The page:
In this map, the author has moved away from the hellish theme of the previous map and created a grey-hued base. The non-linear map design includes interconnected areas and back-tracking, but it's well-laid out and seldom confusing. In general, I found this map to be *much* easier in the gameplay department than the earlier maps. The one exception was the trap at the red key, whis was nasty and bordered on frustrating. The boss battle was challenging without being overwhelming. Perhaps this map would have been more suitable in an earlier slot, but perhaps the author felt that the presence of a boss that you are required to defeat (unlike in E3M2) warranted a later slot. There is plenty of ammo, high-powered weaponry, and a reasonable amount of health. I found there to be an excess of armor, and didn't need a blue armor that was available mid-game.
This map moves back to a hellish rock and GSTONE theme, with plenty of blood pools. There is medium resistance at the beginning and, surprise! surprise! no trap at either the openly available plasma rifle near the start or the yellow key a little later. There is, however, a nice trap (via an instantly-rising lift) behind the yellow-key door. The map design is relatively straightforward, with some back-tracking required but otherwise unremarkable. The secrets are much easier to find, and I managed to get them all. Both the boss battles are easy, with powerful weapons at hand and plenty of room to maneuver. In fact, even though the BFG was available for the second boss encounter I did not use it, nor indeed did I need it. In addition, I found that the blue armor was excessive.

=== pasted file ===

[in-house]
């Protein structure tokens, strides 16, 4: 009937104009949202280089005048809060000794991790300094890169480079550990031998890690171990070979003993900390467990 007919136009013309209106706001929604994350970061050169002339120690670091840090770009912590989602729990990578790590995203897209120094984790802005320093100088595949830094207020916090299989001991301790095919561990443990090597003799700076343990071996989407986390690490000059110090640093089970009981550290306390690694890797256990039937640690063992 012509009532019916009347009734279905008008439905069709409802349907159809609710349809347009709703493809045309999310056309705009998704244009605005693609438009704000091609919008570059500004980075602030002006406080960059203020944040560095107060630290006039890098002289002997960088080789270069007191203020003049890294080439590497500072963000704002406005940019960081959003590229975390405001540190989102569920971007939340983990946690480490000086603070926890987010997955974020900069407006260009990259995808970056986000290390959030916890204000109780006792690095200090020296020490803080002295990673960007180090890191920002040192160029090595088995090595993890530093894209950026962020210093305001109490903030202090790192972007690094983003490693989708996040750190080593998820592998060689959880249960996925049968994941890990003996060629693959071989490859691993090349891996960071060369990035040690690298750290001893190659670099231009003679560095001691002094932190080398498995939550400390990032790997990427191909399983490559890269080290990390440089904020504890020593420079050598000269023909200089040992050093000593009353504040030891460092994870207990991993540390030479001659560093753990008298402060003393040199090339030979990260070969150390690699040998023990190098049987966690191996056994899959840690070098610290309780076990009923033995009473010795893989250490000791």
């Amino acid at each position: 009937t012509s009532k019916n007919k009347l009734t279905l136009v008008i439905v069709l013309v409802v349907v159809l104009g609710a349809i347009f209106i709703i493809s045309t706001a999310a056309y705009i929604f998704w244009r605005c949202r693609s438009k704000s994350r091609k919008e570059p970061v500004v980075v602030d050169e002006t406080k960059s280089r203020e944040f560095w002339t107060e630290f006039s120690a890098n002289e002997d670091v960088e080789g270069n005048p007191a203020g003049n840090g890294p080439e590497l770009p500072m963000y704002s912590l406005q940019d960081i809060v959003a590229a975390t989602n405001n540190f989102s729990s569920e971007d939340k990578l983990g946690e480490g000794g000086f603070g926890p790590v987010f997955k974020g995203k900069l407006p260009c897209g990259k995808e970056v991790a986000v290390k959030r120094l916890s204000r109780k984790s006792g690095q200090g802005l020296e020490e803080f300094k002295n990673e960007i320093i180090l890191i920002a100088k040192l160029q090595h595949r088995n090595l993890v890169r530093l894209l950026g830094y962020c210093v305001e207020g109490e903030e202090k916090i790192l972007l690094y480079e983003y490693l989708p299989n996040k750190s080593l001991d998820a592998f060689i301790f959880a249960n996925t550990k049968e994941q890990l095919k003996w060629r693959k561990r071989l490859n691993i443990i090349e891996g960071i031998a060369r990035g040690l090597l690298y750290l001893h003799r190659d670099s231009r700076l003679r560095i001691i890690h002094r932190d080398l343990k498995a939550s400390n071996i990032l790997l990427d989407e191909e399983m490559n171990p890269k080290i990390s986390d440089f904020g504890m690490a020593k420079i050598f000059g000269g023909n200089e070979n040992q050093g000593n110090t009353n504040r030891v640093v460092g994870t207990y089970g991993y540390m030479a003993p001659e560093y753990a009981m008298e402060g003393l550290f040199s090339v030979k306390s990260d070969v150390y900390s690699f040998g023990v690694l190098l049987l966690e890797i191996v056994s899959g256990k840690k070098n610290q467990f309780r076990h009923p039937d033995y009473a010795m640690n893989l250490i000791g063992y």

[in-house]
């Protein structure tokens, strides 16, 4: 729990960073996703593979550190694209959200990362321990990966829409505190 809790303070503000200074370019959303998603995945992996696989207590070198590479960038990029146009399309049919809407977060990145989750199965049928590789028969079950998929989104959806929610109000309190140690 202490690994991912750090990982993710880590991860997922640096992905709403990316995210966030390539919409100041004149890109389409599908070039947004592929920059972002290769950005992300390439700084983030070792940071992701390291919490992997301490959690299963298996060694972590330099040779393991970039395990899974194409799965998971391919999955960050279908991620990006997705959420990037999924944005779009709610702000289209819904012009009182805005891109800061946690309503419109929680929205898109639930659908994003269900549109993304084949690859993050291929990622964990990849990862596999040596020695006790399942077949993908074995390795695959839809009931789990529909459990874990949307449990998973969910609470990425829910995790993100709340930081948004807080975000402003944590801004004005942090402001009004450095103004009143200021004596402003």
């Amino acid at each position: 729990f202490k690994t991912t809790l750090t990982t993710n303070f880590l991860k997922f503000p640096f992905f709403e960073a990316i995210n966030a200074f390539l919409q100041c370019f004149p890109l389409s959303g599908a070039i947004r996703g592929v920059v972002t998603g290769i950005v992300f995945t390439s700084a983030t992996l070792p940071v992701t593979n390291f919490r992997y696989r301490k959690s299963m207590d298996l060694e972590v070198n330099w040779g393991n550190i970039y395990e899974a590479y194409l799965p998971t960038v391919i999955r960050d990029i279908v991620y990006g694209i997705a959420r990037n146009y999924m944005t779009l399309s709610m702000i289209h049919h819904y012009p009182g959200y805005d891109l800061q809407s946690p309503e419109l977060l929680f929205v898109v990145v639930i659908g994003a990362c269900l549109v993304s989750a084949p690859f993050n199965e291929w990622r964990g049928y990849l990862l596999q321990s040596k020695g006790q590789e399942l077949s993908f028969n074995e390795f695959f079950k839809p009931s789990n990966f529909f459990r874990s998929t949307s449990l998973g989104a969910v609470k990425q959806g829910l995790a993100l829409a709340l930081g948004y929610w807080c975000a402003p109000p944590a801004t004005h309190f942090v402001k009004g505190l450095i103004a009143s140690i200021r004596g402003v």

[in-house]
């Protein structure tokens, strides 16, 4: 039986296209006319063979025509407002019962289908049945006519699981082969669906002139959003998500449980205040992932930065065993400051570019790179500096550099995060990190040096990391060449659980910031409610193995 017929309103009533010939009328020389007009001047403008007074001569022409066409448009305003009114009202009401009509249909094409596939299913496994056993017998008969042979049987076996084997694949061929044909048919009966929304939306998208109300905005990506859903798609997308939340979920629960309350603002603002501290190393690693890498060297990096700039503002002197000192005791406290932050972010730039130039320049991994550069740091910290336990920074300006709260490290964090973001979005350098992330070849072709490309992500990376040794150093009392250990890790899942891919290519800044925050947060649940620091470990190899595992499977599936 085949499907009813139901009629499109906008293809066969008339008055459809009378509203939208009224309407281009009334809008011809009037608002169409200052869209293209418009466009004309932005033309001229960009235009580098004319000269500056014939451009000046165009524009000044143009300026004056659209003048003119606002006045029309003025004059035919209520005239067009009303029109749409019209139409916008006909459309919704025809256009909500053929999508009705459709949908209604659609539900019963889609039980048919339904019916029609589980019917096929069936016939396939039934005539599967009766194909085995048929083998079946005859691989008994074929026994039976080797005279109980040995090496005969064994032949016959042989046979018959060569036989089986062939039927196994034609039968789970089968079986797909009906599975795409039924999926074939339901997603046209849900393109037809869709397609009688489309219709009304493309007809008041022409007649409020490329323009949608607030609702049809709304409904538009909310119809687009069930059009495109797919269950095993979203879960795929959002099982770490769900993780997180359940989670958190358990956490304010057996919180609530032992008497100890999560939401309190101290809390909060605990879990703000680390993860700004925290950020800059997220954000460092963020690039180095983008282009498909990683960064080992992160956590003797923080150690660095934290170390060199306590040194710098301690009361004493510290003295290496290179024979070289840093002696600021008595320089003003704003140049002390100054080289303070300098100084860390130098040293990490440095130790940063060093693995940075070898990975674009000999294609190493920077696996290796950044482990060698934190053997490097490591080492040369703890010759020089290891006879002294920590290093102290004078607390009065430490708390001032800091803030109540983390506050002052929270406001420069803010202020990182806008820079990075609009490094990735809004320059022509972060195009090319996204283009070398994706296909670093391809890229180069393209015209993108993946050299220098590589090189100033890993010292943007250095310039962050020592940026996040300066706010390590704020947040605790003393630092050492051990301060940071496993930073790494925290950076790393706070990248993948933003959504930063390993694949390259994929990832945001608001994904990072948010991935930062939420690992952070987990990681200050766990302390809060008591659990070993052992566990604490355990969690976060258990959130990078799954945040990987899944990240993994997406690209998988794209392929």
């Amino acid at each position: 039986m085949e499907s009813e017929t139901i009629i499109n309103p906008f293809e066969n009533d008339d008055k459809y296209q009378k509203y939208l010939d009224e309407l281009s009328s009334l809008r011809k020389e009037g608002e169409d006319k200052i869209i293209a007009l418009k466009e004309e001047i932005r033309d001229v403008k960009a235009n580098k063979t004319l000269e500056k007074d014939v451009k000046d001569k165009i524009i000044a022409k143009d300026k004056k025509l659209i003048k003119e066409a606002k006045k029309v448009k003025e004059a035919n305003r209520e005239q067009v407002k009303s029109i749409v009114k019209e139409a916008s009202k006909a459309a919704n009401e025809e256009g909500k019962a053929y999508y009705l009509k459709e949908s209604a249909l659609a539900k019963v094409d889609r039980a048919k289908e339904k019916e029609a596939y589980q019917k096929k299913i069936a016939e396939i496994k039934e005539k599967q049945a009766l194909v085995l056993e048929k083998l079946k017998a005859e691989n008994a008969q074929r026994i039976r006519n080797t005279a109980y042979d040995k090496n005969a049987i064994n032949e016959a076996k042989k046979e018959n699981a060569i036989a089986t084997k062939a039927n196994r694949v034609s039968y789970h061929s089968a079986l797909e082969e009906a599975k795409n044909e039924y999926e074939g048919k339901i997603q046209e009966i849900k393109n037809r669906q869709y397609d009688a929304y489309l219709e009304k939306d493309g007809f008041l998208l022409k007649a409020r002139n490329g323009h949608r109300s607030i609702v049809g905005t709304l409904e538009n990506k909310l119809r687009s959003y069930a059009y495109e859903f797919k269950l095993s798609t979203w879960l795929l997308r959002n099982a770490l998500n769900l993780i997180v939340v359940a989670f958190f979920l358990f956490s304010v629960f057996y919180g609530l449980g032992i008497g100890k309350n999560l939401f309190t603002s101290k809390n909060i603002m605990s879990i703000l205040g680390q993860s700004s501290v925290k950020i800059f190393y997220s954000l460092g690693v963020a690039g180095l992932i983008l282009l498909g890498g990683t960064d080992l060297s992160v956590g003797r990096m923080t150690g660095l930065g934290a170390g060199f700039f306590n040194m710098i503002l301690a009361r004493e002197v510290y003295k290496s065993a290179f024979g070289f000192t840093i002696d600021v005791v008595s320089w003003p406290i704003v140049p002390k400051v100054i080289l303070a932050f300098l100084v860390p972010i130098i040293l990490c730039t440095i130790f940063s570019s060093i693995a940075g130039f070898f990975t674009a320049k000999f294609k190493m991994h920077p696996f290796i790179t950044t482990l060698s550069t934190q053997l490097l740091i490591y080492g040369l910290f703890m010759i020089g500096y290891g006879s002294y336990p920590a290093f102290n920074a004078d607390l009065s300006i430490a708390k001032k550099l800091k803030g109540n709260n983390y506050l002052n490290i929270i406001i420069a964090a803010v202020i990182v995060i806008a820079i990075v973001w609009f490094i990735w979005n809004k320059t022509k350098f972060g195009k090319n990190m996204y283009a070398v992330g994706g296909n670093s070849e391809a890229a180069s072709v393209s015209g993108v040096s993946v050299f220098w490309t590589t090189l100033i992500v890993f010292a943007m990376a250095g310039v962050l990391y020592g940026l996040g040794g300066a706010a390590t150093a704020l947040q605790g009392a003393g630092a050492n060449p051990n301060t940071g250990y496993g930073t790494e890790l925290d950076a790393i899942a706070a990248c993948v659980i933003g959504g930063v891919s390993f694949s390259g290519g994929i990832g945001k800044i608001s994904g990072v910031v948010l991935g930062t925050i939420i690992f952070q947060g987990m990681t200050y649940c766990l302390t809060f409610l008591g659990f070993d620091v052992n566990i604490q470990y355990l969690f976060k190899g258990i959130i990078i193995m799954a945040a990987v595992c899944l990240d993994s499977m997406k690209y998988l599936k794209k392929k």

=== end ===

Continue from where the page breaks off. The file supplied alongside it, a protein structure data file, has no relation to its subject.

This map starts with the obligatory swarms keenly intent on ramming their rage down your throat, but a suitable weapon is readily available. Ammo and health are *extremely* tight at the beginning, but the situation gradually gets better. Overall, however, I found that the level of resistance was much easier than in earlier levels (particularly E3M2 and E3M3). The exception to this observation was the intense trap at the red key, which will challenge even the most intrepid player. The map progression is simple, and the secrets are relatively well-concealed, but I managed to find them both to open the door to the secret exit. The one design choice I question was the author's decision to provide the rocket launcher (at the yellow key) with no commensurate battle following.
The action begins nicely, with you being surrounded by a medley of assorted villains that allow excellent opportunities to promote in-fighting. The "hub" structure of the map allows you to explore different areas of the map in any order, and the areas have an interesting layout. There is a boss fight after you pick up one of the keys, but you are given enough ammo and health to cope admirably. I did have a couple of issues with the map that made the fights much easier than they could have been. Firstly, on the way to the blue key there is an enemy-blocking line at the doorway to the outside. This makes it easy to camp and clean up. Secondly, the corridor from the BFG to the central area of the map is too narrow at one point to allow cacodemons to pass. This effectively causes the enemies behind the cacos to take them out while you sit back and enjoy the show as you wait for the survivors.
This is a fitting end to a solid map-set. As always, enemy in-fighting is encouraged, particularly in one nasty encounter with two bosses. The end battle is a good variation on the standard E3M8 Spider Demon fight, and creates the right amount of tension. The level design in virtually completely linear, and the author uses some nice trickery to spawn goodies and enemies. E3M9